Authentic assessment Source: en.wikipedia.org/wiki/Authentic_assessment

Authentic assessment is the measurement of "intellectual accomplishments that are worthwhile, significant, and meaningful,"[1] as contrasted with multiple-choice tests.[2] Authentic assessment can be devised by the teacher, or in collaboration with the student by engaging student voice. When applying authentic assessment to student learning and achievement, a teacher applies criteria related to “construction of knowledge, disciplined inquiry, and the value of achievement beyond the school.” [3]

Authentic assessment tends to focus on contextualised tasks, enabling students to demonstrate their competency in a more 'authentic' setting. Examples of authentic assessment categories include:

  • performance of the skills, or demonstrating use of a particular knowledge
  • simulations and role plays
  • studio portfolios, strategically selecting items

According to Meg Ormiston, "Authentic learning mirrors the tasks and problem solving that are required in the reality outside of school."[4]

This framework for assessment begins the same way curriculum design begins, with the question: What should students be able to do?[5] Once the instructor answers that question, they can then devise a rubric to evaluate how well a student demonstrates the ability to complete the task. Because most authentic assessments require a judgement of the degree of quality, they tend toward the subjective end of the assessment scale. Rubrics are an "attempt to make subjective measurements as objective, clear, consistent, and as defensible as possible by explicitly defining the criteria on which performance or achievement should be judged."[6]

Authentic vs. traditional[edit]

Traditionally, assessment follows curriculum. Authentic assessment is an example of "backwards design" because the curriculum follows from the assessment.[7]

Case studies[edit]

One case study was presented by Edutopia's Schools That Work series on New York based institution, School of the Future. This school stresses the process of authentically assessing students rather than focusing solely on test results or term papers.[8] The school measures the full range of student ability through formative assessments, presentations, exhibitions, and tests that focus on authentic tasks to assess students' skills and knowledge as they relate to real-world endeavors and skills such as effective group communication and presentation. 98% of students at this school go on to college after graduating.[9]

Classroom implementation[edit]

Teachers from The School of The Future in New York utilize authentic assessment in their school and recommend that other teachers can do the same by following the guidelines outlined below:

  • Write the assessment before the lesson plan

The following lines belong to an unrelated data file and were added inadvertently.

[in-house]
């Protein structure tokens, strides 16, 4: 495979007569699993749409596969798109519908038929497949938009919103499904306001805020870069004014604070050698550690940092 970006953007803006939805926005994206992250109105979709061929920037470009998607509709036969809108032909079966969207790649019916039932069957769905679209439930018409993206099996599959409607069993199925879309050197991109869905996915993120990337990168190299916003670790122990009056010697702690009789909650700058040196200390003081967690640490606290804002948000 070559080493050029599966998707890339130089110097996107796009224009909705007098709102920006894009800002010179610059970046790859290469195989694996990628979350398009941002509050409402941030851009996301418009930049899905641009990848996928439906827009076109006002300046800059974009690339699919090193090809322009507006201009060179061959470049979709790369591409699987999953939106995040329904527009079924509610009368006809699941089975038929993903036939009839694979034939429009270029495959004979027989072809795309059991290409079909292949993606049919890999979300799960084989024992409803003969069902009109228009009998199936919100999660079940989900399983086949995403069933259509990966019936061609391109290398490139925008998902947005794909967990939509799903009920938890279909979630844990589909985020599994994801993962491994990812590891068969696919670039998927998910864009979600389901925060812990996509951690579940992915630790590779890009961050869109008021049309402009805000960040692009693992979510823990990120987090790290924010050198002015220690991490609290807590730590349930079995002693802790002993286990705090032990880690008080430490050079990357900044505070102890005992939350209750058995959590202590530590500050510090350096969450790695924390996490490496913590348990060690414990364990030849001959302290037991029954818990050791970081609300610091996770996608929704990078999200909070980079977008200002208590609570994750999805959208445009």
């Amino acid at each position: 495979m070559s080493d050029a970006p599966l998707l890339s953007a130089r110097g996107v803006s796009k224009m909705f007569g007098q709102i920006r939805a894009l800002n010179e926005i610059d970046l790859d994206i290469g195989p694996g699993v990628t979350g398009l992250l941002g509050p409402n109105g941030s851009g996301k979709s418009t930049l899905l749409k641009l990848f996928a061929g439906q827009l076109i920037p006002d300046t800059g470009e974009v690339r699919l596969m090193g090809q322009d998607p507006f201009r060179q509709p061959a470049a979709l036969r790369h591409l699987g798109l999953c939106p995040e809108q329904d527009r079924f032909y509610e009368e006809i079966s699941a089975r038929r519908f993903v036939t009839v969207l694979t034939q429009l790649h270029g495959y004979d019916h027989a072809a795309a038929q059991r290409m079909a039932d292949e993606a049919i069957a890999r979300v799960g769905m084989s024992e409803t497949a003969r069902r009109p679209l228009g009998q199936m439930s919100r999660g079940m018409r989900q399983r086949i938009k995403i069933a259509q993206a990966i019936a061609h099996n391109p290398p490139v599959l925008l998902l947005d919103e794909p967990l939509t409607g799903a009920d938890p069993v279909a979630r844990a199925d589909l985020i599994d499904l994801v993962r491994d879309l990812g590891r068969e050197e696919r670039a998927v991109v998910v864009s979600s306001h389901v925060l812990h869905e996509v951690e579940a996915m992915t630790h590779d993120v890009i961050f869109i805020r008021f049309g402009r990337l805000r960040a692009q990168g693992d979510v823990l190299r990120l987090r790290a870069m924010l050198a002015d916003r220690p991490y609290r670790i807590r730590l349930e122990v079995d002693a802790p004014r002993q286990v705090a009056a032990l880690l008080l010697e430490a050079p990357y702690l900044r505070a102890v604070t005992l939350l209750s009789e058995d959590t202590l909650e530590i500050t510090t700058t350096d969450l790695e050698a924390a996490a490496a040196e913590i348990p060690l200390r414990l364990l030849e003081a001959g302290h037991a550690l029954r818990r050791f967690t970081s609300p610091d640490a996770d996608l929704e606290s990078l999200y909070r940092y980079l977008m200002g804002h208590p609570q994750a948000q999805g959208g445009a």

• Outline learning standards on rubrics to help to ensure rigor
  • Use quick in-class assessments without warning or scaffolding to assess student understanding and inform teaching
  • Ask students to reflect and assess themselves
  • Use online or traditional tools to track a student’s work quality over time[10]


A goal of authentic assessment is to determine if student knowledge can be applied outside of the classroom. This means that a physics assessment should involve doing physics by performing experiments and solving problems the same way that a real-life physicist would. An authentic history assessment requires students to ask questions, do independent research, and formulate answers to their questions, just like a real-life historian does.[10] Authentic assessment:

  • engages students and is based in content or media in which the students actually have a genuine interest.
  • asks students to synthesize information and use critical-thinking skills.
  • is a learning experience in and of itself.
  • measures not just what students remember but how they think.
  • helps students understand where they are academically and helps teachers know how to best teach them.

See also[edit]


  1. ^ Wehlage, Newmann, & Secada, 1996, p. 23
  2. ^ Performance-Based Pedagogy Assessment of Teacher Candidates Archived August 30, 2006, at the Wayback Machine, Washington State Superintendent of Public Instruction, June 2004
  3. ^ Scheurman, Geoffrey; Fred M. Newman (January 1, 1998). "Authentic Intellectual Work in Social Studies: Putting Performance before Pedagogy". Social Education. 62 (1): 23–25.
  4. ^ Ormiston, Meg (2011). Creating a Digital-Rich Classroom: Teaching & Learning in a Web 2.0 World. Bloomington, IN: Solution Tree Press. pp. 2–3. ISBN 978-1-935249-87-0.
  5. ^ Mueller, Jon. "How Do You Create Authentic Assessments?". Retrieved 6 March 2013.
  6. ^ "A Rubric - by any other name?" (PDF). morningside.edu/. Archived from the original (PDF) on 29 May 2010. Retrieved 6 March 2013.
  7. ^ Mueller, Jon. "Traditional Assessment vs. Authentic Assessment" (PDF). Jon Mueller’s Authentic Assessment Toolbox. cssvt.org. Retrieved 18 March 2013.
  8. ^ "How the School of the Future Got It Right".
  9. ^ "Comprehensive Assessment: A New York City Success Story | Edutopia". Archived from the original on 2011-02-17.
  10. ^ a b "Ten Takeaway Tips for Using Authentic Assessment in Your School | Edutopia". www.edutopia.org. Archived from the original on 2011-03-05.

External links[edit]